The integrated design will join the high-speed rail and nearby bus station (also currently under design) into one single urban intervention, as well as create pedestrian connections between the neighborhoods on either side of the tracks through an elevated walkway and new public park. The station will accommodate the increase in passengers generated by ongoing upgrades to the region’s high-speed rail lines, offering cafes and shops that will cater to travellers and locals alike.
The modular canopy system will be made up of concrete plates on slender columns, designed to provide shelter from the city’s high-temperature, high-precipitation climate and to allow for ease of future growth. The color of the concrete will be matched to the granite found in the existing station, creating harmony between the new and the old. In front of the building, a new water feature inspired byOurense’s famous hot water springs will welcome passengers into the city.
Inside, the main lobby has been transformed into a triple-height space that will provide an abundance of natural light and historic frescos on the upper walls will be restored. Circulation through the station has been simplified to provide a more intuitive route for passengers, with clear sightlines connecting the check-in area with the platforms. An internal link will provide a direct connection to the bus station to the west, providing an easy path between transportation systems.
In early 2016, we introduced Vardehaugen, a Norwegian office that created a series of life sized drawings of their projects in their own backyard. After publishing this exercise on our site, Spanish architect and academic Alberto T. Estévez reached out to tell us that this same exercise has been carried out at ESARQ (UIC Barcelona) for the past 10 years with second and third year architecture students. According to Estévez, the exercise “represents something irreplaceable: it brings you closer to experiencing life-sized spaces of classic works of architecture” from the Farnsworth house to José Antonio Coderch’s Casa de la Marina.
About 10 years ago I had an idea for a special teaching exercise, one that I thought would be interesting and instructive at the same time. So I started doing the practice class we’ve been talking about with architecture students in their second and third year of study at ESARQ (UIC Barcelona): the School of Architecture, which I founded 20 years ago as the first Director at the International University of Catalonia.
Now, we do the lesson every year in the Architectural Composition class that I teach, which discusses the theory and history of architecture.
I have the students reproduce 1:1 scale floor plans of works that are specially chosen for the occasion. To do this they are given the floor plans of a specific building, and after an explanation of what the exercise is about, they break up into teams and trace the layout across campus with string, tape, and chalk.
Out of all the examples that we’ve done, we’ve seen that it’s best to start with Ludwig Mies van der Rohe: first, for his obvious relevance and also because the activity should be done in one morning, something that his simplicity allows. Additionally, this way the subject matter of the courses deals with the same time period as the works that are being reconstructed.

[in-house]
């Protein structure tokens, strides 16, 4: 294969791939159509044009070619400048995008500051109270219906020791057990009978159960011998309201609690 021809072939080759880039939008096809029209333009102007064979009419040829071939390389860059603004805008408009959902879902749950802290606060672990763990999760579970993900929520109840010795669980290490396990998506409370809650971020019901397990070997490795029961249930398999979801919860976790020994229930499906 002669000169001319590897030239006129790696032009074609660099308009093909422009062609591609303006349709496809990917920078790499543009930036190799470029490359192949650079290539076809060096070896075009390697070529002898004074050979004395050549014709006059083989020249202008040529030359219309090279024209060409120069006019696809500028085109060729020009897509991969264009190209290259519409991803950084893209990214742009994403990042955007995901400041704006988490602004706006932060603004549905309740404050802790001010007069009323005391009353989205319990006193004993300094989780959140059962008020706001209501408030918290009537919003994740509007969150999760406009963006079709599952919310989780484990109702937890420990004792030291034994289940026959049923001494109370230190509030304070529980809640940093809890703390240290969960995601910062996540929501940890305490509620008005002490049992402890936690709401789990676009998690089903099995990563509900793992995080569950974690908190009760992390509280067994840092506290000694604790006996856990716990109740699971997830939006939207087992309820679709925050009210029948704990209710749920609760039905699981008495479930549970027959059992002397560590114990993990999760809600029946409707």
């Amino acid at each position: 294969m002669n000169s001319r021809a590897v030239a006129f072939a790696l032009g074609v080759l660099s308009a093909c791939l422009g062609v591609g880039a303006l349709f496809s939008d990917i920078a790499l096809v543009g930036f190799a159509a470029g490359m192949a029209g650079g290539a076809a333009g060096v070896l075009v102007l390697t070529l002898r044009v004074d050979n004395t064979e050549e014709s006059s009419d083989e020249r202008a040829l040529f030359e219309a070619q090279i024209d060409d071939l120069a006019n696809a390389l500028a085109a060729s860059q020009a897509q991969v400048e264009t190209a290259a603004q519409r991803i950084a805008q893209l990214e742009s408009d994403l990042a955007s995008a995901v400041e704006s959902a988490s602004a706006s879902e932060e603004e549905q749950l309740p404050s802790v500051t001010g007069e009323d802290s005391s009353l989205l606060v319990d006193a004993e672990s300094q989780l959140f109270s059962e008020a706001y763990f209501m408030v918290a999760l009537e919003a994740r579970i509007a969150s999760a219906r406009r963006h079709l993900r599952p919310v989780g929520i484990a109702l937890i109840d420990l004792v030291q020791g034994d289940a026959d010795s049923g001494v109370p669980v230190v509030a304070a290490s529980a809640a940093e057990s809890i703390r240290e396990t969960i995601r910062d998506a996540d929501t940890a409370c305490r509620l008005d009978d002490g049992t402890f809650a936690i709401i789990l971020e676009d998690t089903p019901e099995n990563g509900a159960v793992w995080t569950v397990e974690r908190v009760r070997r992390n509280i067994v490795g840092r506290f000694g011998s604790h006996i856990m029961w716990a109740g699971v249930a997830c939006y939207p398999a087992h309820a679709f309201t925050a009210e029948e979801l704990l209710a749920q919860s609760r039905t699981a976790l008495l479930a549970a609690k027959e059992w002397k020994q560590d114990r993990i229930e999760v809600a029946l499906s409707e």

The sequence that has worked best for us over time is: first, in the Architectural Composition 1 course (2nd year, 1st Semester), the Farnsworth House (Plano, 1946-1951), and then, in Architectural Composition 2 (2nd year, 2nd Semester), the 860-880 Lake Shore Drive Apartments (Chicago, 1949-51).
Finally, in Architectural Composition 3 (3rd year, 1st Semester), the students recreate Jose Antonio Coderch’s Marina house (Barcelona, 1952-1954), the best Spanish architect from the 50s to the 70s. This house has a very complex floor plan to recreate, but provides a highly educational experience due to the skillful details it requires. It ends up being an exciting contrast, going from Mies’ plans and then ending with the one from Coderch. The last one we also go see in person, since it’s right there in our city, Barcelona. It’s the perfect finishing touch for this activity.
This whole exercise is key to learning something basic for an architect, how to make a 1:1 scale floorplan from a drawing with a 1:100 scale, or something similar. And above all it represents something irreplaceable, what it’s like to begin to experience real life spaces. In this case, through classic works of architecture.
Actually, there’s a bit of “magic” in the gradual process of the students recreating the floor plan: they start off in an empty space, with just a piece of paper in their hands, and they end up being able to walk around a building that they’re able to imagine in its true scale. In short, it’s a good way to understand, in the most illustrative manner, the measurements and sizes of spaces by famous architects, and that are normally only seen as small drawings in books or online.
Profesor: Alberto T. Estévez Subjects: Architectural Composition (grades 2 and 3)
Location: ESARQ, School of Architecture, Barcelona UIC (International University of Catalonia), Barcelona, Spain
Years: 2007 to date